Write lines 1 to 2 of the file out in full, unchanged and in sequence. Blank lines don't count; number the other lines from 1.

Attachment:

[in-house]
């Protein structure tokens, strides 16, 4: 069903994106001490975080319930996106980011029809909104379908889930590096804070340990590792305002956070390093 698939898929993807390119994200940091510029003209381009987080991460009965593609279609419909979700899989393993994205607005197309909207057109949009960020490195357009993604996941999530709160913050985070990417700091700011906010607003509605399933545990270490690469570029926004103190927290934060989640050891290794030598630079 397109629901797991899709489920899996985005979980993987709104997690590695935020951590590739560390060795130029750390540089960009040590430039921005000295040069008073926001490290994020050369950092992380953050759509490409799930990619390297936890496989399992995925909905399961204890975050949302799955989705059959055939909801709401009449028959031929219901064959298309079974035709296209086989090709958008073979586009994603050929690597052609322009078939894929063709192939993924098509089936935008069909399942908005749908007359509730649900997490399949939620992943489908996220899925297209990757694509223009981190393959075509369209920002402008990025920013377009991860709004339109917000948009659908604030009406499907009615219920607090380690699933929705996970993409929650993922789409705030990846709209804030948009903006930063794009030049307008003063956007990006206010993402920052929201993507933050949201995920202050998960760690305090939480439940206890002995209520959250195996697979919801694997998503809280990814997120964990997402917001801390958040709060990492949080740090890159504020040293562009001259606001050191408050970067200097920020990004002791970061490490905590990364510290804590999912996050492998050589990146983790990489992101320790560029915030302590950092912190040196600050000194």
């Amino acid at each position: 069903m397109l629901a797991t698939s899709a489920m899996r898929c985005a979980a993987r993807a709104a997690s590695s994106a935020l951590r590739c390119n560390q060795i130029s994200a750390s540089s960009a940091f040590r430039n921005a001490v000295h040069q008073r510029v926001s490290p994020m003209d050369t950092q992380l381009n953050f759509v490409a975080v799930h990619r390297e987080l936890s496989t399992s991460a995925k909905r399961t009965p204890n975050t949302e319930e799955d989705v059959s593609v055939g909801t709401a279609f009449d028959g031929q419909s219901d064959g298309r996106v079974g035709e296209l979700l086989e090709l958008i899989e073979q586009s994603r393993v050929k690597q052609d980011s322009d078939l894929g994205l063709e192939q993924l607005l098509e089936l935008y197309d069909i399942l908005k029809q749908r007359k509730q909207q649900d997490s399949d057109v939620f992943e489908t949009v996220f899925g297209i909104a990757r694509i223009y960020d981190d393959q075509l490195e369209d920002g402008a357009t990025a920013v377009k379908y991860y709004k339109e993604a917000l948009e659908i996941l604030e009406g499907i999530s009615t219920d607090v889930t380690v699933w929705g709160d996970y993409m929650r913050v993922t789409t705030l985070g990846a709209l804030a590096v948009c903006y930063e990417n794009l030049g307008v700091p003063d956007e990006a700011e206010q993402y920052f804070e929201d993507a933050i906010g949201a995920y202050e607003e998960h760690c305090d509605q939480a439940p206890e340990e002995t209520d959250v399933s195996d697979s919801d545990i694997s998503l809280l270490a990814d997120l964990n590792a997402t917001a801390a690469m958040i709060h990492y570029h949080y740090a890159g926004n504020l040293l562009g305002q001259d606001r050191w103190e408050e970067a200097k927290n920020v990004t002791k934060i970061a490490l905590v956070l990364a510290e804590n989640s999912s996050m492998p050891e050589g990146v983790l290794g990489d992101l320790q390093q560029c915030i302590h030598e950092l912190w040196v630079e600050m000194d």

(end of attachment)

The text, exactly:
[in-house]
């Protein structure tokens, strides 16, 4: 069903994106001490975080319930996106980011029809909104379908889930590096804070340990590792305002956070390093 698939898929993807390119994200940091510029003209381009987080991460009965593609279609419909979700899989393993994205607005197309909207057109949009960020490195357009993604996941999530709160913050985070990417700091700011906010607003509605399933545990270490690469570029926004103190927290934060989640050891290794030598630079 397109629901797991899709489920899996985005979980993987709104997690590695935020951590590739560390060795130029750390540089960009040590430039921005000295040069008073926001490290994020050369950092992380953050759509490409799930990619390297936890496989399992995925909905399961204890975050949302799955989705059959055939909801709401009449028959031929219901064959298309079974035709296209086989090709958008073979586009994603050929690597052609322009078939894929063709192939993924098509089936935008069909399942908005749908007359509730649900997490399949939620992943489908996220899925297209990757694509223009981190393959075509369209920002402008990025920013377009991860709004339109917000948009659908604030009406499907009615219920607090380690699933929705996970993409929650993922789409705030990846709209804030948009903006930063794009030049307008003063956007990006206010993402920052929201993507933050949201995920202050998960760690305090939480439940206890002995209520959250195996697979919801694997998503809280990814997120964990997402917001801390958040709060990492949080740090890159504020040293562009001259606001050191408050970067200097920020990004002791970061490490905590990364510290804590999912996050492998050589990146983790990489992101320790560029915030302590950092912190040196600050000194």